Are we living in a warm peak between ice ages?

March 6, 2017

Ned Rozell

Photo by Ned Rozell. Syun-Ichi Akasofu works in his office in the International Arctic Research Center.
Photo by Ned Rozell. Syun-Ichi Akasofu works in his office in the International Arctic Research Center.

As another major rainstorm hit California in February, downtown San Francisco surpassed its normal rain total for an entire year. Reservoirs in the high country were spilling over. So ended a five-year drought in the state that some people attributed to human-caused climate change.

Those pictures of dried-up California lakes bothered Syun-Ichi Akasofu, who recently gave a talk, "The Forthcoming Ice Age," at the University of Alaska Fairbanks. He thinks we humans are perhaps living in a period of warmth between cold periods, and we consider it normal. Mankind’s effects on climate, he said, are a minor act in a much grander play.

Akasofu, who an Anchorage Daily News reporter a decade ago called "Alaska's best known climate-change skeptic," is now 86. Every weekday, he walks into the rear entrance of a building with his name on it (home to the International Arctic Research Center) and works in his modest partitioned space until early afternoon.

He came to Alaska from Japan in 1958 to study the aurora. He became a worldwide expert, and transitioned to people-and-budget management as director of the Geophysical Institute and later the International Arctic Research Center. He was essential in the birth of the latter, now a major UAF institution, by bringing in funding from Japan in the late 1990s.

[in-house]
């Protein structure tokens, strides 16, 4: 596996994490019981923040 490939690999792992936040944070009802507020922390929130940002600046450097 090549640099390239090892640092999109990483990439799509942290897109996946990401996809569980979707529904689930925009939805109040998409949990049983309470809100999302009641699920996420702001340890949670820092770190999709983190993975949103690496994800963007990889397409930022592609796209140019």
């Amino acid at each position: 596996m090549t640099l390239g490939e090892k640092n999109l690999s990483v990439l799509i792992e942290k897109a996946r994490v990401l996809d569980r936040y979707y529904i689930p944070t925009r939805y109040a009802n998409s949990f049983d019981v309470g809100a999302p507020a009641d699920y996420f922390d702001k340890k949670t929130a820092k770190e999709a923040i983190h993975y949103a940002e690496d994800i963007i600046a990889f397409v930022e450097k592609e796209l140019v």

Since he was a boy, Akasofu has been a contrarian, finding himself looking for an alternative explanation when many people agree on an unproven notion. He has spent many hours of his retirement looking for cracks in the argument of the importance of humanity's role in global warming, one of the noisiest debates of his time.

Upon reading of the drought-ending rains in California, Akasofu said that state is experiencing natural changes that come and go in cycles. His pet peeve is "instant climatology," in which he says people base an argument on just a few decades of data.

The time period one chooses, he said, support or refute a favorite argument. From 1940 to 1975, he pointed out, the average temperature on Earth decreased 0.2 degrees F, making some believe a new ice age was coming.

Global warming from 1975 on is real, he said, and he agrees that carbon dioxide levels are increasing dramatically. But he thinks warming world temperatures could be mainly Earth's natural rebound from the Little Ice Age, a period from A.D. 1200 to 1850 when during some winters the Thames River froze in London and so did New York Harbor.

Any measure of change has to begin at some time period. Akasofu wonders why scientists like Michael Mann used the year A.D. 1000 to initiate his famous "hockey stick" graph, which shows incredible warming in the past 80 years.

"There's a big baseline problem," he said. "You can draw a line at (A.D. 1000) to the present to promote the hockey stick, but if you go back 500,000 years, there were four ice ages, and we're on the cusp of another."

He showed a graph of warmth that follows ice ages, noting that we are perhaps at the cyclical peak of heat that has happened with regularity in the planet's history.

If he is right, we are living in a sweet spot, warm enough for human comfort, embedded in a pattern we have little to do with. His line that follows the temperature swings involved with the major ice ages has the world's average temperature increasing until about 2035, when it drops to about the same level as 1990.

"The public should be aware that we are at the peak of this change (the warm recovery from a past ice age)," he said. "We are luckily at the peak of an impulsive heat input."

As for today being different than yesterday, he said, it is the natural state of things.

“Climate change is happening all the time,” he said. "We should respect nature and its power." 

Since the late 1970s, the University of Alaska Fairbanks' Geophysical Institute has provided this column free in cooperation with the UAF research community. Ned Rozell is a science writer for the Geophysical Institute.